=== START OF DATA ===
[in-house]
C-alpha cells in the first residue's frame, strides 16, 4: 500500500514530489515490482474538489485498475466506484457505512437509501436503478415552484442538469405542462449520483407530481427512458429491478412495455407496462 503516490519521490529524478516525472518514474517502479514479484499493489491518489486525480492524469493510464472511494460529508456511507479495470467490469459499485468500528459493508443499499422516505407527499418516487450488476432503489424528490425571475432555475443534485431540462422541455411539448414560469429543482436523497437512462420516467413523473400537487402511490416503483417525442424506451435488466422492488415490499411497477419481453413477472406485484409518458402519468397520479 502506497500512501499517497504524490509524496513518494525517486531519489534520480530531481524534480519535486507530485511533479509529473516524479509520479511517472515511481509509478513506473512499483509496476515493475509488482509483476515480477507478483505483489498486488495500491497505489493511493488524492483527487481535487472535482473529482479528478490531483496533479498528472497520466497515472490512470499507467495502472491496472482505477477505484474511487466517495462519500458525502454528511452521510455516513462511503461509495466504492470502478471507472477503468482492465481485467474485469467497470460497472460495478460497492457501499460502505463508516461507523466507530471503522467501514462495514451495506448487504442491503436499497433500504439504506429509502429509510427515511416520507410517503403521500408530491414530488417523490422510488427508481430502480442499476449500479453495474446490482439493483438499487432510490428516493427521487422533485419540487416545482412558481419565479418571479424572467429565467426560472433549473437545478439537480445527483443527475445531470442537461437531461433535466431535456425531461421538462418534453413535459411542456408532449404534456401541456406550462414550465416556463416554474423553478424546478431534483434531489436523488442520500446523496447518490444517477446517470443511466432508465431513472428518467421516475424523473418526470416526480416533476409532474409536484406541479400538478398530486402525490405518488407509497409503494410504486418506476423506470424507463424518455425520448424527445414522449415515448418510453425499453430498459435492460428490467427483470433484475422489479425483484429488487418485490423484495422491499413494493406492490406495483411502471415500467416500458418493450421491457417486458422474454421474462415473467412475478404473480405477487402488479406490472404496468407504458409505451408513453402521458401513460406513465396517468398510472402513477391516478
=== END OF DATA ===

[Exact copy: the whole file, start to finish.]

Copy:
[in-house]
C-alpha cells in the first residue's frame, strides 16, 4: 500500500514530489515490482474538489485498475466506484457505512437509501436503478415552484442538469405542462449520483407530481427512458429491478412495455407496462 503516490519521490529524478516525472518514474517502479514479484499493489491518489486525480492524469493510464472511494460529508456511507479495470467490469459499485468500528459493508443499499422516505407527499418516487450488476432503489424528490425571475432555475443534485431540462422541455411539448414560469429543482436523497437512462420516467413523473400537487402511490416503483417525442424506451435488466422492488415490499411497477419481453413477472406485484409518458402519468397520479 502506497500512501499517497504524490509524496513518494525517486531519489534520480530531481524534480519535486507530485511533479509529473516524479509520479511517472515511481509509478513506473512499483509496476515493475509488482509483476515480477507478483505483489498486488495500491497505489493511493488524492483527487481535487472535482473529482479528478490531483496533479498528472497520466497515472490512470499507467495502472491496472482505477477505484474511487466517495462519500458525502454528511452521510455516513462511503461509495466504492470502478471507472477503468482492465481485467474485469467497470460497472460495478460497492457501499460502505463508516461507523466507530471503522467501514462495514451495506448487504442491503436499497433500504439504506429509502429509510427515511416520507410517503403521500408530491414530488417523490422510488427508481430502480442499476449500479453495474446490482439493483438499487432510490428516493427521487422533485419540487416545482412558481419565479418571479424572467429565467426560472433549473437545478439537480445527483443527475445531470442537461437531461433535466431535456425531461421538462418534453413535459411542456408532449404534456401541456406550462414550465416556463416554474423553478424546478431534483434531489436523488442520500446523496447518490444517477446517470443511466432508465431513472428518467421516475424523473418526470416526480416533476409532474409536484406541479400538478398530486402525490405518488407509497409503494410504486418506476423506470424507463424518455425520448424527445414522449415515448418510453425499453430498459435492460428490467427483470433484475422489479425483484429488487418485490423484495422491499413494493406492490406495483411502471415500467416500458418493450421491457417486458422474454421474462415473467412475478404473480405477487402488479406490472404496468407504458409505451408513453402521458401513460406513465396517468398510472402513477391516478